I recently watched some 1986 election night coverage and one of the Senators (some guy named Joe Biden) that they interviewed talked about how "there is a new ball game in the South" and that they didn't need to nominate a conservative to win the region but needed a moderate from the region who could combine a coalition of blacks and whites to win the region, and that this was essential to winning back the White House.

The thing is you don't just turn on a dime and have these people manifest out of thing air. Instead, they came from the populist/progressive wing of the party that had long existed in the region and had previously accepted Jim Crow as the reality (in some cases going into the race to the bottom like George Wallace did and even more so Theodore Bilbo), but in some cases they went the other way and this was one such example since Ralph supported Civil Rights aggressively and TX had a tradition of being not quite as excessive with the repression.
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L.D. Smith ist kein Technologiefeudalist
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« Reply #7 on: October 21, 2021, 06:02:30 PM »

Because he was an outspoken liberal in state moderate enough on the issue to need not cover a$# [Al Gore], wasn't stonewalled out of power to act at the time [Ross Bass], nor with an incurable case of dead [Estes Kefauver].
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PR
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« Reply #8 on: January 15, 2022, 01:10:37 AM »

Bentsen in 1970 was recruited by John Connally to settle a score with Yarborough (the two hated each other).

As was also the case between Yarborough and Connally's mentor, LBJ. These divisions within the Texas Democratic Party were precisely why JFK went to Texas in November 1963...

EDIT: I didn't see Yankee's post. Tongue
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Fuzzy Bear
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« Reply #9 on: January 15, 2022, 04:43:47 AM »

Bentsen in 1970 was recruited by John Connally to settle a score with Yarborough (the two hated each other).

As was also the case between Yarborough and Connally's mentor, LBJ. These divisions within the Texas Democratic Party were precisely why JFK went to Texas in November 1963...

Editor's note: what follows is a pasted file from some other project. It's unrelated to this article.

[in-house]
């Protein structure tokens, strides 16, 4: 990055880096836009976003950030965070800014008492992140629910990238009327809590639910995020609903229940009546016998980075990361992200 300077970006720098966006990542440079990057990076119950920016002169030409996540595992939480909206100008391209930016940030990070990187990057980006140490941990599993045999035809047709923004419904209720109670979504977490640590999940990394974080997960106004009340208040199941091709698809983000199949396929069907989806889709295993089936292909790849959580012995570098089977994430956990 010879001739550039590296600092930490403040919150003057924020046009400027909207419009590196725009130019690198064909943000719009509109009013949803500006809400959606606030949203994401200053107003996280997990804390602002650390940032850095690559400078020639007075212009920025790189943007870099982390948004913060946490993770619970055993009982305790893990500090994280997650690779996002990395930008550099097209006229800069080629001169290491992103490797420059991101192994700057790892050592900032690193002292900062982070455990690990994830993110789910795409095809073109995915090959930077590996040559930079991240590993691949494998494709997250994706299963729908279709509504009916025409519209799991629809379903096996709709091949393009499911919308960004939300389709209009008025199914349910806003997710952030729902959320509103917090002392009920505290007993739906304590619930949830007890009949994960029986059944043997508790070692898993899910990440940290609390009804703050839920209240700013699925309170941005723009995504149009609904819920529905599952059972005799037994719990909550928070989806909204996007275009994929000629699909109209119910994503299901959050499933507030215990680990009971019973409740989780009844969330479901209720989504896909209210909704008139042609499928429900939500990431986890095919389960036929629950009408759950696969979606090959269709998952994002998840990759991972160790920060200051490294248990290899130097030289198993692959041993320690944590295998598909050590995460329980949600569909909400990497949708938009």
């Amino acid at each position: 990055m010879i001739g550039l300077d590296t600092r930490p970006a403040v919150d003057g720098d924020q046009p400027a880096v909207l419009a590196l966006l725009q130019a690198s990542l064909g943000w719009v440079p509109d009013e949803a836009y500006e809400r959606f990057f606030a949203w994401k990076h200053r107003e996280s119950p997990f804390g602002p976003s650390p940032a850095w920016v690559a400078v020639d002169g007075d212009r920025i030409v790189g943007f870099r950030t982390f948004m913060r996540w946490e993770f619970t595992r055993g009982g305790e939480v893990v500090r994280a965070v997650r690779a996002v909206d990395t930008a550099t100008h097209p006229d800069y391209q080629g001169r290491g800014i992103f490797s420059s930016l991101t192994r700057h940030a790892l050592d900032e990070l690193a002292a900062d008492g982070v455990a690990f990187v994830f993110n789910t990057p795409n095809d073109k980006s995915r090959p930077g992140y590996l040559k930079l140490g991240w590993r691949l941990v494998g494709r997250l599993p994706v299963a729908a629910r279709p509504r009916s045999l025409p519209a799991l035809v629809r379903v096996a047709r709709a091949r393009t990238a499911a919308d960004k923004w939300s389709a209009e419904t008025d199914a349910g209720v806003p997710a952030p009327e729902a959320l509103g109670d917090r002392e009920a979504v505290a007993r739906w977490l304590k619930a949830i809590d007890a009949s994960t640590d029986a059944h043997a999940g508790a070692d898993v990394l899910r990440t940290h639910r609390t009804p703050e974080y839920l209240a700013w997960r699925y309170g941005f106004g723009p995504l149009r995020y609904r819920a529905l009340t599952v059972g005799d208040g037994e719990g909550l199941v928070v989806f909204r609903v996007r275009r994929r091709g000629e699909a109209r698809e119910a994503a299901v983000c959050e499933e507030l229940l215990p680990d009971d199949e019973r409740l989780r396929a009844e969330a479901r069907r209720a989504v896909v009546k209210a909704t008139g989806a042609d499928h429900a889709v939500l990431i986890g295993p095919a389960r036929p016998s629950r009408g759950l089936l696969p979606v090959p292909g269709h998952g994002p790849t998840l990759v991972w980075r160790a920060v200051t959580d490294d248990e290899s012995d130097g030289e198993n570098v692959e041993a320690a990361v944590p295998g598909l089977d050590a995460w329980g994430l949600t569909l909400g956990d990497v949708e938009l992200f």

EDIT: I didn't see Yankee's post. Tongue

Yarborough was, indeed, a national liberal.
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SOCIALIST MR BAKARI SELLERS
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« Reply #10 on: January 15, 2022, 06:02:00 AM »

Because Dixiecrats Stanley F Reed and Tom C Clark voted for Brown v Board of Ed after CJ Vinson died and Earl Warren took over showed that even Southerners aren't racist
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PR
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« Reply #11 on: January 15, 2022, 11:22:10 PM »

Bentsen in 1970 was recruited by John Connally to settle a score with Yarborough (the two hated each other).

As was also the case between Yarborough and Connally's mentor, LBJ. These divisions within the Texas Democratic Party were precisely why JFK went to Texas in November 1963...

EDIT: I didn't see Yankee's post. Tongue

Yarborough was, indeed, a national liberal.

But a populist one, too!

I remember reading about his 1964 Senate race and just ridiculing the very notion of George Bush being elected in Texas . “Aw look, Prescott Bush, sent his boy down here and gonna buy him a Senate seat!” (paraphrased)
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Fuzzy Bear
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« Reply #12 on: January 16, 2022, 12:25:17 PM »

Bentsen in 1970 was recruited by John Connally to settle a score with Yarborough (the two hated each other).

As was also the case between Yarborough and Connally's mentor, LBJ. These divisions within the Texas Democratic Party were precisely why JFK went to Texas in November 1963...

EDIT: I didn't see Yankee's post. Tongue

Yarborough was, indeed, a national liberal.

But a populist one, too!

I remember reading about his 1964 Senate race and just ridiculing the very notion of George Bush being elected in Texas . “Aw look, Prescott Bush, sent his boy down here and gonna buy him a Senate seat!” (paraphrased)

IIRC, Yarborough ran about 12 points behind LBJ and almost lost.  Who do you think LBJ voted for in the GE?  To say nothing about John Connally and the Texas Democratic delegation in Congress?